In olden times–and not in a galaxy far, far away but in this one–boys and sometimes girls would thrill to tales of adventure set in the jungle, in the Old West, on the surface of a highly imaginary Mars or, perhaps best of all, on the high seas: where men brave enough to set out in fragile wooden vessels would find themselves at the mercy of disgruntled sea beasts and capricious weather patterns. Ron Howard’s In the Heart of the Sea–adapted from Nathaniel Philbrick’s rousing 2000 book of the same name, about the 1820 destruction of the whaling ship Essex by one exceedingly pissed-off creature of the deep–is that kind of adventure story.
The picture is sometimes wayward and unwieldy, its dialogue creaky and awkward, like an amateur’s attempt at scrimshaw. (“It’s he,” says one whaler. “Yes, it’s him all right,” says another.) But in a movie climate rife with superhero reboots and rehashings of childhood favorites, it’s a small marvel that In the Heart of the Sea exists at all. Who cares anymore about the sea, or sailors, or whales who decide, with an almost biblical vengeance, that it’s payback time? Howard cares, and his movie, flawed as it is, is so unfashionable that it’s almost gallant.
Chris Hemsworth and Benjamin Walker star as Owen Chase and George Pollard Jr., first mate and captain, respectively, of the doomed Essex. Chase, an experienced whaler, had hoped for the captain’s post. Pollard, the son of an esteemed officer, has merely inherited the job, and the two men clash. Pollard has no natural leadership capabilities. Chase has the crew’s respect from Day One. He makes it his duty to toughen up the ship’s greenhorn first mate, teenager Thomas Nickerson (Tom Holland), at one point sending the timid, smallish lad down into the cavelike head of the crew’s first kill, the better to extract every drop of precious oil from its stinky, mucusy interior.
That kid will grow up to be a dissolute man who spends his nights drinking and then obsessively erecting miniature ships in the empties–he’s played by Brendan Gleeson, and when we first meet him, the Essex tragedy is 30 years behind him and haunting him still. He’s visited in his Nantucket home by a bewhiskered, thoughtful-looking fellow who, it turns out, is Herman Melville (Ben Whishaw, who has the face of an ardent listener, inquisitive and receptive). Melville, formerly a whaler, has an idea for a book and wants to learn more about the disaster from one of its few survivors. (Chase’s 1821 account of the event, Narrative of the Most Extraordinary and Distressing Shipwreck of the Whale-ship Essex, partly inspired Melville to write Moby-Dick.)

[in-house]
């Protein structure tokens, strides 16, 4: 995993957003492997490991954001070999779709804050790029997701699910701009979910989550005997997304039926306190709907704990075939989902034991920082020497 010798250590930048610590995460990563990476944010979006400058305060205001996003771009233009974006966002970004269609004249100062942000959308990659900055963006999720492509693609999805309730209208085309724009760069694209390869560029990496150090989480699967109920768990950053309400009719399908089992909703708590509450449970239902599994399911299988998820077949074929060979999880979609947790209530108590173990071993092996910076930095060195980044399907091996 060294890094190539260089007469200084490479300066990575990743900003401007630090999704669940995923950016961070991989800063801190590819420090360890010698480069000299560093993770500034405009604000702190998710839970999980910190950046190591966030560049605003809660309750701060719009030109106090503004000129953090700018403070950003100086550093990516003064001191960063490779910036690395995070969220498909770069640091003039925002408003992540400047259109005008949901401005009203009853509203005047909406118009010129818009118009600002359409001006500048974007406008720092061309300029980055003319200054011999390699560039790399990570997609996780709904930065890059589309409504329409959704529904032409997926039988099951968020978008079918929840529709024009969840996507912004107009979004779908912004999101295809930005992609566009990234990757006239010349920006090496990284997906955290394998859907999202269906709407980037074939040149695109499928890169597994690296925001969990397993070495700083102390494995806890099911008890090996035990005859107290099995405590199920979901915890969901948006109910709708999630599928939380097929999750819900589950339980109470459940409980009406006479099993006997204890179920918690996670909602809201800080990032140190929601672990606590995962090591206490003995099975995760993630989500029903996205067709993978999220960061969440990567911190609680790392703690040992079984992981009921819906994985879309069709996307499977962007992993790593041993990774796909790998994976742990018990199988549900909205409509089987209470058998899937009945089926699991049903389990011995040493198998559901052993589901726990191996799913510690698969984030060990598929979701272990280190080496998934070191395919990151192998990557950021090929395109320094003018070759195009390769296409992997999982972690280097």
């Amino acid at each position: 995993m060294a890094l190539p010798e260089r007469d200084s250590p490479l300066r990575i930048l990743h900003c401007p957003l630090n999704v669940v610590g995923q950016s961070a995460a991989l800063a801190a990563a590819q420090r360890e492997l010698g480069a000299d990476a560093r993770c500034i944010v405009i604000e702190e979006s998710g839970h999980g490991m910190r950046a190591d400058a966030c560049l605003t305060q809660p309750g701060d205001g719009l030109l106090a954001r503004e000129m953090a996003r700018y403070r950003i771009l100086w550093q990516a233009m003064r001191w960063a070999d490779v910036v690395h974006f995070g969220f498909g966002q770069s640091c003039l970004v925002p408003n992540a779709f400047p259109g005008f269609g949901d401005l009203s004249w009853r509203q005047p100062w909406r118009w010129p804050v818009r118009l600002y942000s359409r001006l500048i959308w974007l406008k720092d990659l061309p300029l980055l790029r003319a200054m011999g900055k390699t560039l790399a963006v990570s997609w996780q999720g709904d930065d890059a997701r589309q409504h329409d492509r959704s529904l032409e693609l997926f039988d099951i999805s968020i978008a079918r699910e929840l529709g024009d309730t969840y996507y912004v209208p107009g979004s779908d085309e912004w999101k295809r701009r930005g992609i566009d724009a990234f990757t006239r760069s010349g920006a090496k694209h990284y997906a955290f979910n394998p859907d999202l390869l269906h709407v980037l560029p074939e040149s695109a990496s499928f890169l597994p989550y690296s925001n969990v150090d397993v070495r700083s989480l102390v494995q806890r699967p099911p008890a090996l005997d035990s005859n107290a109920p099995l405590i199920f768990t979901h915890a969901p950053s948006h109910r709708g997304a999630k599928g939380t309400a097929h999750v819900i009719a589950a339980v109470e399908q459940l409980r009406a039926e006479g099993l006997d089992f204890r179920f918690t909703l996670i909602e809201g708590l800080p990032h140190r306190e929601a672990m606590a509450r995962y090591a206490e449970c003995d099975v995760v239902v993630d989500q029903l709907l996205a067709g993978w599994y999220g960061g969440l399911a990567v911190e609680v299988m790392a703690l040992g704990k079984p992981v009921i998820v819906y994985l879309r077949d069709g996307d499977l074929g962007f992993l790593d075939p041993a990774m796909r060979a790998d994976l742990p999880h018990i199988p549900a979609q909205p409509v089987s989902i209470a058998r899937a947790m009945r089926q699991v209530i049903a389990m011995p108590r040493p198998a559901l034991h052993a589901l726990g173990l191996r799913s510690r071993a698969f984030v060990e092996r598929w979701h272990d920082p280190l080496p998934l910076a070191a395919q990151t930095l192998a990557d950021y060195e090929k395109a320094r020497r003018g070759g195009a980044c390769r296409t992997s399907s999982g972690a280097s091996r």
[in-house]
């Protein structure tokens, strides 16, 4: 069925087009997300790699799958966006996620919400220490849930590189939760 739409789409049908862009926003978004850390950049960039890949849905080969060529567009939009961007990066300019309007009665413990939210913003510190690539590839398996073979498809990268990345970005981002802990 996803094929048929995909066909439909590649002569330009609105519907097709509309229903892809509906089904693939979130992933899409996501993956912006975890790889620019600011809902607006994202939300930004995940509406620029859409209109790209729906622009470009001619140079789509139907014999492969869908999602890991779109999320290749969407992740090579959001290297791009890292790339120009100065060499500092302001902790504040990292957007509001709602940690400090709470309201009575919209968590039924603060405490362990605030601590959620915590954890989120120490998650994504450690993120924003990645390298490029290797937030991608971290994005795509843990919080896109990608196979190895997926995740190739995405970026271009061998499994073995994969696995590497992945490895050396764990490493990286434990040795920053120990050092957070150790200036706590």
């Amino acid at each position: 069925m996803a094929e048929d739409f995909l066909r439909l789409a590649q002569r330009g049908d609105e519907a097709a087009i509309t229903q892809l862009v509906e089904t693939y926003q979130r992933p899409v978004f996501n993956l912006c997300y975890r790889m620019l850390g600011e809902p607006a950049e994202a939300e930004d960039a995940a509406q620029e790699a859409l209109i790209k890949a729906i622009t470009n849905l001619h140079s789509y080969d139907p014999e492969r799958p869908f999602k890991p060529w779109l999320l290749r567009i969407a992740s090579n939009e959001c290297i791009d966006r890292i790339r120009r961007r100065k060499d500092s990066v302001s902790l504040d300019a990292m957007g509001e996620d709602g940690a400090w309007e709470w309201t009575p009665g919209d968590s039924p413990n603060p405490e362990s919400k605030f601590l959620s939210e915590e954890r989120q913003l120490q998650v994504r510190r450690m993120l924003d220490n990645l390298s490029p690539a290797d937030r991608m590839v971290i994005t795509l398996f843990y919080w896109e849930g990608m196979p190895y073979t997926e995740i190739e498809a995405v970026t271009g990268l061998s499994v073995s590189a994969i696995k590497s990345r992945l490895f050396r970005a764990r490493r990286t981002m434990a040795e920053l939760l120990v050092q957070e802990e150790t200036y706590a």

Of the 20 crew members aboard the Essex, only eight came home. They had endured some 90 days at sea, far off the coast of South America, with insufficient water and food rations. The tale is at times thrilling and distressingly bleak. (Howard is discreet in handling some of the grislier details, but you might think twice about taking younger or sensitive kids.) Mostly, though, Howard and cinematographer Anthony Dod Mantle capture the workaday routine of life at sea with brio. An early scene shows the crew setting sail, mapping out the process in a crisply edited mosaic of whirring, unspooling rope and snapping canvas. And in the finest sequence, Chase and crew pack into a small, tipsy-looking whaling boat to circle and kill their first whale. Heavy on CGI, this scene is a whaling reverie. Rainbow droplets of water dot a sky of painted clouds as the men, balanced in their little boat, stab away at their quarry with harpoons. The scene has a storybook glow, like an N.C. Wyeth illustration, as well as integrity. We can’t re-create historical events exactly the way they happened, so why not make them into our dream of history? If the movies don’t give us that freedom, what does? When that whale is vanquished, Howard marks its death with a despairing visual: water from the poor creature’s blowhole is mingled with blood, splashing the men’s faces like unholy rain.
And then there’s the sperm whale who took down the Essex, a mottled-white leviathan with a mad, broad forehead and tiny, judgmental eyes–his side eye is something to be feared. He’s the uncompromising star, with no clue that the movie around him is out of fashion–and what does he care if it is? The courage of his conviction makes all the difference.
Zacharek is TIME’s new film critic
This appears in the December 14, 2015 issue of TIME.
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